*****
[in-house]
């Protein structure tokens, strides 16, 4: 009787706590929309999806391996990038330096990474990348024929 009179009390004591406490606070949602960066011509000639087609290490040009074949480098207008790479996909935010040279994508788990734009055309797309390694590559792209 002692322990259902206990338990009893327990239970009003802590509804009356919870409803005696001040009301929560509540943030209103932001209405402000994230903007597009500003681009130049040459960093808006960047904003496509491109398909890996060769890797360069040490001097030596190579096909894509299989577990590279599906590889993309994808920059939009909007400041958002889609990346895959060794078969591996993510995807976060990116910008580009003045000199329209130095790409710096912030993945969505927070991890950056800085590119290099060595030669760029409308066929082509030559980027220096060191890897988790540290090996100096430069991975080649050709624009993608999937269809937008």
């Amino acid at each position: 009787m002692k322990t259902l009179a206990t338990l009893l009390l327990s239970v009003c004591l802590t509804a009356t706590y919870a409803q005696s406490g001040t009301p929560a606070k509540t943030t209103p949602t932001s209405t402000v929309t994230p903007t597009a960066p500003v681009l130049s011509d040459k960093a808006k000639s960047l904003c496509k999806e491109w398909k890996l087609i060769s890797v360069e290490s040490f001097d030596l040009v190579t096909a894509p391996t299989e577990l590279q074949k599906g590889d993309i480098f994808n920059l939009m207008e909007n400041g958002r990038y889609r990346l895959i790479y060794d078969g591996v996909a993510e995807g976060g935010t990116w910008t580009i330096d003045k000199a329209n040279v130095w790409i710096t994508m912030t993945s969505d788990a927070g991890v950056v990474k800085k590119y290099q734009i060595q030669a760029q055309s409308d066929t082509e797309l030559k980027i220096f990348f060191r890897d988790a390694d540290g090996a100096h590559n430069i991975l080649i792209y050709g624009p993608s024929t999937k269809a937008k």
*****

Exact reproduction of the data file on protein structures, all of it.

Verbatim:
[in-house]
């Protein structure tokens, strides 16, 4: 009787706590929309999806391996990038330096990474990348024929 009179009390004591406490606070949602960066011509000639087609290490040009074949480098207008790479996909935010040279994508788990734009055309797309390694590559792209 002692322990259902206990338990009893327990239970009003802590509804009356919870409803005696001040009301929560509540943030209103932001209405402000994230903007597009500003681009130049040459960093808006960047904003496509491109398909890996060769890797360069040490001097030596190579096909894509299989577990590279599906590889993309994808920059939009909007400041958002889609990346895959060794078969591996993510995807976060990116910008580009003045000199329209130095790409710096912030993945969505927070991890950056800085590119290099060595030669760029409308066929082509030559980027220096060191890897988790540290090996100096430069991975080649050709624009993608999937269809937008």
């Amino acid at each position: 009787m002692k322990t259902l009179a206990t338990l009893l009390l327990s239970v009003c004591l802590t509804a009356t706590y919870a409803q005696s406490g001040t009301p929560a606070k509540t943030t209103p949602t932001s209405t402000v929309t994230p903007t597009a960066p500003v681009l130049s011509d040459k960093a808006k000639s960047l904003c496509k999806e491109w398909k890996l087609i060769s890797v360069e290490s040490f001097d030596l040009v190579t096909a894509p391996t299989e577990l590279q074949k599906g590889d993309i480098f994808n920059l939009m207008e909007n400041g958002r990038y889609r990346l895959i790479y060794d078969g591996v996909a993510e995807g976060g935010t990116w910008t580009i330096d003045k000199a329209n040279v130095w790409i710096t994508m912030t993945s969505d788990a927070g991890v950056v990474k800085k590119y290099q734009i060595q030669a760029q055309s409308d066929t082509e797309l030559k980027i220096f990348f060191r890897d988790a390694d540290g090996a100096h590559n430069i991975l080649i792209y050709g624009p993608s024929t999937k269809a937008k």